Donald Trump Inauguration: Violent clashes outside pro-Trump 'DeploraBall'

Protesters and police clash outside Trump supporters' black tie event in Washington.  'Deploraball' attendees booed by demonstrators

Adam Lusher
Friday 20 January 2017 12:08
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Trump supporter punched outside DeploraBall event

Protesters have clashed with police outside a pro-Donald Trump black tie event in Washington DC, as tens of thousands of people prepare to take to the streets to oppose his presidency.

Demonstrators had gathered outside the National Press Club on Thursday night to oppose a group of Trump supporters who were staging a "DeploraBall", an event named after Hillary Clinton branded them a "basket of deplorables" during the election.

Footage posted on social media appeared to show police in riot gear using pepper spray and tear gas to disperse the protesters.

One Trump supporter claimed to have been attacked by a protestor wielding a flagpole. James Allsup, 21, told Fox News: “I was wearing my ‘Make America Great Again’ hat, and a white male came up behind me and swung at me with a flagpole - I kind of blacked out for a minute,' “Before I knew it my head was gushing blood - there’s blood on my Trump hat.”

Mr Allsup posted on his facebook page: “Remember this is what happens when you disagree with the ‘tolerant left’.”

Protesters, however, denied they had been violent.

A woman walks past protestors outside the National Press Club, the venue for the Deploraball 

A Washington Metropolitan Police spokesman said the situation was "dynamic" and could not confirm whether any arrests were made.

Protesters were seen booing whenever ball-goers in suits, tuxedos or dresses came in or out of the event.

Witnesses said one man waving a pro-Trump flag had debris thrown at him and was chased to the nearby Warner Theatre.

The clashes came as tens of thousands of people prepare to stage protests in cities around the world on Friday when Mr Trump will be sworn in as US president.

Security officials have expressed concerns about possible clashes between supporters and opponents of Mr Trump in Washington, where up to 900,000 people are expected to watch him take the oath.

Coalition protest group DisruptJ20 has vowed to disrupt Mr Trump's inauguration and interfere with security checkpoints.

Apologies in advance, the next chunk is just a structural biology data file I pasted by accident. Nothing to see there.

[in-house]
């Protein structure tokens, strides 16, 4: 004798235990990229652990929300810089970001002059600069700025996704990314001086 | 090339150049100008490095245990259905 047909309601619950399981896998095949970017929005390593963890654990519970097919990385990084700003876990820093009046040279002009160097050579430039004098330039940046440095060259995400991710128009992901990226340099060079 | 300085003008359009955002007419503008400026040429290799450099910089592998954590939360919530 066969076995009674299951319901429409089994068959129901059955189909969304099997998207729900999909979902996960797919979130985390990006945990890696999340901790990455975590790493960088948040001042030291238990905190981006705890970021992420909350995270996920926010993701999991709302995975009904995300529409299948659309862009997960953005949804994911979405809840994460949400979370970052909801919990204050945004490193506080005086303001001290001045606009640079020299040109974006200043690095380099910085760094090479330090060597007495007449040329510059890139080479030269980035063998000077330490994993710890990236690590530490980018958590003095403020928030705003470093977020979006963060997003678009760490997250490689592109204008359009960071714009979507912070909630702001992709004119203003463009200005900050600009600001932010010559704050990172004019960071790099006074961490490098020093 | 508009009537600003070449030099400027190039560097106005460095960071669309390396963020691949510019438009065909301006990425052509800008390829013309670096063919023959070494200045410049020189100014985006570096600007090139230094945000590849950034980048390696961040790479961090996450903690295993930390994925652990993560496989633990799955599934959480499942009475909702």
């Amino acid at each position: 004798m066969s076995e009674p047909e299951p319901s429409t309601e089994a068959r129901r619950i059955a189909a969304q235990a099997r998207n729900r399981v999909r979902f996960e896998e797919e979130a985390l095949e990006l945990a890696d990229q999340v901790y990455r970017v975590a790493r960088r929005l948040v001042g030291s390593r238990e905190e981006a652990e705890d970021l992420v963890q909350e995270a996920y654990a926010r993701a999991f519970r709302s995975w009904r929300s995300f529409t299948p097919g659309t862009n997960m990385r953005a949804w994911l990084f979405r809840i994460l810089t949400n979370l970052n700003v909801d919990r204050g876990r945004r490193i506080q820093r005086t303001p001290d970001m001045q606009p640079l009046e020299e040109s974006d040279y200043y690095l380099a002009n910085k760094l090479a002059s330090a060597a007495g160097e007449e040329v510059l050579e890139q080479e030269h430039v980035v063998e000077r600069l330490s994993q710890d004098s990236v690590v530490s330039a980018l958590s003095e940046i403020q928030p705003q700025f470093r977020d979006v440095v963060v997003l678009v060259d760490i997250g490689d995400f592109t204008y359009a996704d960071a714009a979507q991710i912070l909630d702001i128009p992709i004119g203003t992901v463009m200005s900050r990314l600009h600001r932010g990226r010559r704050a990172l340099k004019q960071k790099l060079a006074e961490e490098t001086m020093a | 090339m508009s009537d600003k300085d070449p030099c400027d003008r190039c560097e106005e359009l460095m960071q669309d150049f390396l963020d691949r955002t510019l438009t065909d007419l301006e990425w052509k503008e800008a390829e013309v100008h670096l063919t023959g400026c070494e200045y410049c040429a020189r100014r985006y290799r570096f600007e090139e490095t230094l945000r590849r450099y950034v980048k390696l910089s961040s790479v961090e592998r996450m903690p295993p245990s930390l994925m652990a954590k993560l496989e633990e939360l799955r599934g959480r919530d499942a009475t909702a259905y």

In contrast, Bikers For Trump will rally on Washington's Pennsylvania Avenue to celebrate Mr Trump's inauguration.

Outgoing homeland security secretary Jeh Johnson said 28,000 officials will be involved in the security operation in Washington, including more than 3,000 police officers and 5,000 members of the National Guard.

He told MSNBC: "The concern is some of these groups are pro-Trump, some of them are con-Trump, and they may not play well together in the same space."

Film-maker Michael Moore will speak at a rally in Washington's McPherson Square on Friday afternoon, where some 20,000 people are expected to attend.

On Thursday, Moore was joined by Hollywood stars Robert De Niro, Julienne Moore and Alec Baldwin during a large protest outside Trump International Hotel in New York.

Anti-war group, the Answer Coalition, is planning demonstrations at the US Navy Memorial and Freedom Plaza near the White House.

Meanwhile, a group calling itself Occupy Inauguration plans to rally on the morning of the inauguration ceremony at Meridian Hill Park, about a mile and a half north of the White House.

The group said speakers at the rally will include 2016 Green Party presidential candidate Jill Stein.

In the UK, protests against Mr Trump have already begun.

The largest anti-Trump demonstration in America is expected to take place in Washington on Saturday when some 200,000 people are expected to join a women's march.

Celebrities including Scarlett Johansson, Amy Schumer and Patricia Arquette have pledged they will attend the protest, while similar events are being planned in a number of US cities including Los Angeles and Park City, Utah.

Ugly Betty star America Ferrera, who is helping organise the Washington protest, said: "Since the election, so many fear that their voices will go unheard.

"As artists, women, and most importantly dedicated Americans, it is critical that we stand together in solidarity for the protection, dignity and rights of our communities."

Many of the women will be wearing pink knitted hats with cat ears - a reference to comments made by Mr Trump in a 2005 leaked video in which he bragged about grabbing women's genitals.

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